The Daily Tar Heel

Serving the students and the University community since 1893

Wednesday February 8th

Could green be the new black?

	<p>Holly Beilin</p>
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Holly Beilin

As someone whose entire high school wardrobe consisted of jorts and tanks, preparing for the winter is a big deal. I don’t care what any Northerners say, winter (and let’s be real, fall and spring as well) in the Hill demands a lot of layers, requiring some serious shopping.

While cost and comfort have always factored into clothing choices, I have also recently started paying attention to the environmental impact of my clothes. It’s hard to visualize the trail of energy that clothes leave, but unsurprisingly, your sneaker choice (or shirt, or scarf) leaves a very different footprint on the earth.

Clothing material is the first big choice. A fabric may be natural, but that doesn’t mean it’s better — for example, cotton requires large quantities of fertilizer and water. It uses more insecticides than any other crop — nearly a quarter of the world’s total use each year. Producing enough cotton for one T-shirt also takes 700 to 2,000 gallons of water, a resource we can’t afford to squander right now.

Many wannabe eco-fashionistas tout the benefits of organic or fair-trade material, but this path actually leads straight down the catwalk of environmental disaster. “Organic” or fair-trade labels do not regulate the use of chemicals in dyeing and finishing the fabric, and organically grown plants are less productive, which means that farmers must use more land.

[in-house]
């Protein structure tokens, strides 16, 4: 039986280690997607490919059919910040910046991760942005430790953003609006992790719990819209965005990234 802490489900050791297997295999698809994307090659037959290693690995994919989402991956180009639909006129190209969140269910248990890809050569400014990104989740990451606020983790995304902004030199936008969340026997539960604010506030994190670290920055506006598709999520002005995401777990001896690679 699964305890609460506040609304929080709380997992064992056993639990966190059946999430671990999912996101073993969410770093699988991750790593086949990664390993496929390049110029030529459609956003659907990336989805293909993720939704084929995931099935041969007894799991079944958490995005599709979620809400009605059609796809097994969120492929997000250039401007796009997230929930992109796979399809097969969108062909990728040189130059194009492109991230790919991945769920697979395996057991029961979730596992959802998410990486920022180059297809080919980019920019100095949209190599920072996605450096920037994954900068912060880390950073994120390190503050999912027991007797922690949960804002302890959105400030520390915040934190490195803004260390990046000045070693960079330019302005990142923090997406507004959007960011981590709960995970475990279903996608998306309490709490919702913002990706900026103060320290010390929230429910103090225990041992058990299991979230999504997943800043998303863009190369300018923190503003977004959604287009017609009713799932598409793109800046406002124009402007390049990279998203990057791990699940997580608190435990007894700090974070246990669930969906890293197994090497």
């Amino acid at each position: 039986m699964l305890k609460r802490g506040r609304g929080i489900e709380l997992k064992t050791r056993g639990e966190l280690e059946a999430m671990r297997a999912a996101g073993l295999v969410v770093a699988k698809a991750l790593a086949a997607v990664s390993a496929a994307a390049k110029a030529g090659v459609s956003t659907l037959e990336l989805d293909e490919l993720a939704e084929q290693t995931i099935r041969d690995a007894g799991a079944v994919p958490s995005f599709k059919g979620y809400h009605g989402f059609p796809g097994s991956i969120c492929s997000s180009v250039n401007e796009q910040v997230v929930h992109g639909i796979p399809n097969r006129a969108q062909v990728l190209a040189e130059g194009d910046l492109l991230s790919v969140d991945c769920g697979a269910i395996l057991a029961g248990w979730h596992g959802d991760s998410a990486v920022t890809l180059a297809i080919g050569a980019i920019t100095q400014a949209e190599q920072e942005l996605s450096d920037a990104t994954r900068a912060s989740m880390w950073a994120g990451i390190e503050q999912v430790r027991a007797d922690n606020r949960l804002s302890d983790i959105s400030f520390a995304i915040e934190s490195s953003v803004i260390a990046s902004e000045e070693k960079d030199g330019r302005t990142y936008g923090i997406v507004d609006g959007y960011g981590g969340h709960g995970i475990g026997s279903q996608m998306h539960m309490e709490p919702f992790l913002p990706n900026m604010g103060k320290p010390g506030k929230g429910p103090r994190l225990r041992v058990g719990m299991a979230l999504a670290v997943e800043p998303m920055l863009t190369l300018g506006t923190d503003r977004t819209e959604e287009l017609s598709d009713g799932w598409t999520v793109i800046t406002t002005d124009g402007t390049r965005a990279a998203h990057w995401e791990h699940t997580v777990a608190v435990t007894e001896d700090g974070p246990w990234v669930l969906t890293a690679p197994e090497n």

One must also think of an article’s whole life cycle, not just production. A huge amount of energy and water is used for washing and drying. Clothes made from bamboo or linen may sound eco-friendly, but they need more upkeep (ironing, cleaning, drying, etc.) than synthetic fabric. This means that, over the life of the product, cotton is actually less sustainable than polypropylene, and wool is less than polyester.

Polyester and similar fabrics have another benefit — materials that are basically made from plastic are super easy to recycle. Patagonia has been using recycled plastic bottles to make their warm and comfy fleeces since the 1990s, and also re-recycles earlier products. Patagonia is part of a new group called the Sustainable Apparel Coalition, which also includes Wal-Mart, Target and Gap, among others. They have created a scoring system, called the Higg Index, which will allow brands to score the sustainability of their products based on fabric, packaging, shipping and waste.

Nike used the index to design uniforms for the 2012 European Cup soccer championships, which used recycled polyester. The Nike “Flyknit” sneaker, worn by marathoners at the London Olympics, was also designed based on the index.

For students seeking the easiest solution, the greenest behavior is simply buying less. Buying vintage is another option. Because even though green clothing has become “trendy,” buying a socially conscious eco-chic wardrobe requires some serious studying up.

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